Your problem isn’t with me but with the Catholic Church, which teaches that genocide is evil “always and per se, in other words, on accound to their very object, and quite apart from the ulterior intentions of the one acting and the circumstances” and it is a “a negation of the honor due to the Creator” (VS 80).

    If genocide is intrinsically evil, as the Church teaches, you are not correct that God can simply do it at will.

    Now saying that “God alone can end life due to fault” is just completely silly. I can’t even believe you said that. The Catholic Church has always taught and still teaches that the state may execute criminals if it is necessary to effectively defend human lives.

    You’re completely wrong about Onan. He not only disobeyed levirate laws (Deuteronomy 25:5-6) but he disobeyed his father, which is a matter that carried the death penalty in the Old Testament (Deuteronomy 21:18-21). In its original context it should be understood that Onan was killed for parental disobedience and his malice toward his departed brother as well as for his ironically contraceptive act. It was ironic because “Onan” means virile.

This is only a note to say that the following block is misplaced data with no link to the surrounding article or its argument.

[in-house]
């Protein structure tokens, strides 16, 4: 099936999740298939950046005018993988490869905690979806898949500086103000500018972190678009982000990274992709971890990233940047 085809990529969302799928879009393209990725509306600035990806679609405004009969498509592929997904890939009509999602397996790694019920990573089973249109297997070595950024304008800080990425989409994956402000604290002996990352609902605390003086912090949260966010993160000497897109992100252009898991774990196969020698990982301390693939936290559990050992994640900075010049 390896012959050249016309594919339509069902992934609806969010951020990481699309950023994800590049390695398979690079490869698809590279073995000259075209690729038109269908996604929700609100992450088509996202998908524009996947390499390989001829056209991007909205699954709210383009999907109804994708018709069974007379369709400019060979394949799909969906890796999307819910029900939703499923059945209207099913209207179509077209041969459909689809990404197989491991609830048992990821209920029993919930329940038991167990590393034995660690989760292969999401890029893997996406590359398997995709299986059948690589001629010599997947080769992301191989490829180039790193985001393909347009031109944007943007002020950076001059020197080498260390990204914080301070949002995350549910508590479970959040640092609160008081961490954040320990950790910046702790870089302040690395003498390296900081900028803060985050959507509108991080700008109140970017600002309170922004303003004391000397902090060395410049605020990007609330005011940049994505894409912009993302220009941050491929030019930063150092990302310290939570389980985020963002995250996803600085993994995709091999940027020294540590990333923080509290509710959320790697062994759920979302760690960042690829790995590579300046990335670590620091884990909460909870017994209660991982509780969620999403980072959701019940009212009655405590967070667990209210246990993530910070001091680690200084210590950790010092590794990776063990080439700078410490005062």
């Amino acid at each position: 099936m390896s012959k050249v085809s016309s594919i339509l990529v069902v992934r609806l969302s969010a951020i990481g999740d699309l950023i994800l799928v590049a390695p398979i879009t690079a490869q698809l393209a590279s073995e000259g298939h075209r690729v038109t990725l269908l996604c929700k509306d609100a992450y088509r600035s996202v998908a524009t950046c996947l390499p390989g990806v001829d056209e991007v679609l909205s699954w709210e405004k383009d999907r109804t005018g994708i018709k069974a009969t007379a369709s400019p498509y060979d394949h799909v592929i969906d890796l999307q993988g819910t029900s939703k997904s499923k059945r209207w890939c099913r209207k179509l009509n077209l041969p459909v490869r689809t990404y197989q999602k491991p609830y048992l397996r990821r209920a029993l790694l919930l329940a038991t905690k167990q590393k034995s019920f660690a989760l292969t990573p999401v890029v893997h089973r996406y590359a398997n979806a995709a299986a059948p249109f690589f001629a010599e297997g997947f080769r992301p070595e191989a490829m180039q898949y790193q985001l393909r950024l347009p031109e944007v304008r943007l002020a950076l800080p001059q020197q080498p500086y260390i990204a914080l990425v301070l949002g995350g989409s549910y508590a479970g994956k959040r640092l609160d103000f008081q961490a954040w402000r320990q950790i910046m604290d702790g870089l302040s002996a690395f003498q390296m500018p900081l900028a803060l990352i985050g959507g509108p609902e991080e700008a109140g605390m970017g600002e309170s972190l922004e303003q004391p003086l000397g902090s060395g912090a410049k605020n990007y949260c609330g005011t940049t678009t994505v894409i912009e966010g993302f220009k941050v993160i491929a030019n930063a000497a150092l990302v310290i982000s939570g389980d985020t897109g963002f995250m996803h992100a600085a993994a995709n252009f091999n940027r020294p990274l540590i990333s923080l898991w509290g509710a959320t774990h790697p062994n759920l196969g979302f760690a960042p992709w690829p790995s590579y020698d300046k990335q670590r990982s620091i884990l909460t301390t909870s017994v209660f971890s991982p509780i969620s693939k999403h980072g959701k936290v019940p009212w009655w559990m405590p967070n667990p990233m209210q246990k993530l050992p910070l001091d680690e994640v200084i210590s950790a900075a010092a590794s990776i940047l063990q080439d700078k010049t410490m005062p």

Seriously, everybody, read the Bible. It won’t make you grow another head and become a fundamentalist. Just pick up your Bible and read it. The Deuteronomic laws are given so that Israel may be established in the land of Canaan in fulfillment of God’s promises to the patriarchs. It isn’t that God just wants to kill these people because he wants to and he can. He does it because his covenental love for Israel requires it. READ THE BIBLE!

  • Carl

    Bill Bannon,

    Did you know as far as the charam is concerned, you are on the same side as the Jerome Biblical Commentary, which says of Dt 7:1-16 –

    “This section contains an injuction to apply the charam followed by a paraenetic development giving reasons; it concludes with a repetition of the injunction (inclusion). It is a further development of the 6:4 — the worship of Yahweh alone leading to the unity of sanctuary law, 12:2-5. Yahweh is responsible for the conquest — a theological postulate of the holy war” (p. 107)


    “In the case of the Canaanite cities, the ban had to be applied in all its rigor” (p. 114)

    Later, in commenting on 1 Samuel 15 –